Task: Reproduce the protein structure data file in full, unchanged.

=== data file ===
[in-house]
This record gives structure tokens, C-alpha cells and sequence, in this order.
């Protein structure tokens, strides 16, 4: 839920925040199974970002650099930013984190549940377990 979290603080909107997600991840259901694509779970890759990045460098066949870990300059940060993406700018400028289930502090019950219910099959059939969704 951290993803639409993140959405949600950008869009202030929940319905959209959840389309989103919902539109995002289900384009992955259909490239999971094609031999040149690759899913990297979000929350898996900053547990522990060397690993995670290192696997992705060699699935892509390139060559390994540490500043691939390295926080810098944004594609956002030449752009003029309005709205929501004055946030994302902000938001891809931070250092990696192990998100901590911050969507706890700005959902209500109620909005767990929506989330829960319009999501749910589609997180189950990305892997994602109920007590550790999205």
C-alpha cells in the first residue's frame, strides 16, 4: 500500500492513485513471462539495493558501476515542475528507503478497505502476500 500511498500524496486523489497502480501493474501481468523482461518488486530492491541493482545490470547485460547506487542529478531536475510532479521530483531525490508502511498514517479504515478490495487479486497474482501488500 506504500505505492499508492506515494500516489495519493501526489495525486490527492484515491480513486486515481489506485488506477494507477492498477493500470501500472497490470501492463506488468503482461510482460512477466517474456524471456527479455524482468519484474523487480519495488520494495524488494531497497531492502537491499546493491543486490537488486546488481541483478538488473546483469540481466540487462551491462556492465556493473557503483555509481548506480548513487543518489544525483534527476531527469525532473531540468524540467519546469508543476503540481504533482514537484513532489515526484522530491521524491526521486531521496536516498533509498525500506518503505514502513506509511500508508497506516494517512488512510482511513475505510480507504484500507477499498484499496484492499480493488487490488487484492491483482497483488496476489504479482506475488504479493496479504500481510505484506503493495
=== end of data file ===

[in-house]
This record gives structure tokens, C-alpha cells and sequence, in this order.
């Protein structure tokens, strides 16, 4: 839920925040199974970002650099930013984190549940377990 979290603080909107997600991840259901694509779970890759990045460098066949870990300059940060993406700018400028289930502090019950219910099959059939969704 951290993803639409993140959405949600950008869009202030929940319905959209959840389309989103919902539109995002289900384009992955259909490239999971094609031999040149690759899913990297979000929350898996900053547990522990060397690993995670290192696997992705060699699935892509390139060559390994540490500043691939390295926080810098944004594609956002030449752009003029309005709205929501004055946030994302902000938001891809931070250092990696192990998100901590911050969507706890700005959902209500109620909005767990929506989330829960319009999501749910589609997180189950990305892997994602109920007590550790999205």
C-alpha cells in the first residue's frame, strides 16, 4: 500500500492513485513471462539495493558501476515542475528507503478497505502476500 500511498500524496486523489497502480501493474501481468523482461518488486530492491541493482545490470547485460547506487542529478531536475510532479521530483531525490508502511498514517479504515478490495487479486497474482501488500 506504500505505492499508492506515494500516489495519493501526489495525486490527492484515491480513486486515481489506485488506477494507477492498477493500470501500472497490470501492463506488468503482461510482460512477466517474456524471456527479455524482468519484474523487480519495488520494495524488494531497497531492502537491499546493491543486490537488486546488481541483478538488473546483469540481466540487462551491462556492465556493473557503483555509481548506480548513487543518489544525483534527476531527469525532473531540468524540467519546469508543476503540481504533482514537484513532489515526484522530491521524491526521486531521496536516498533509498525500506518503505514502513506509511500508508497506516494517512488512510482511513475505510480507504484500507477499498484499496484492499480493488487490488487484492491483482497483488496476489504479482506475488504479493496479504500481510505484506503493495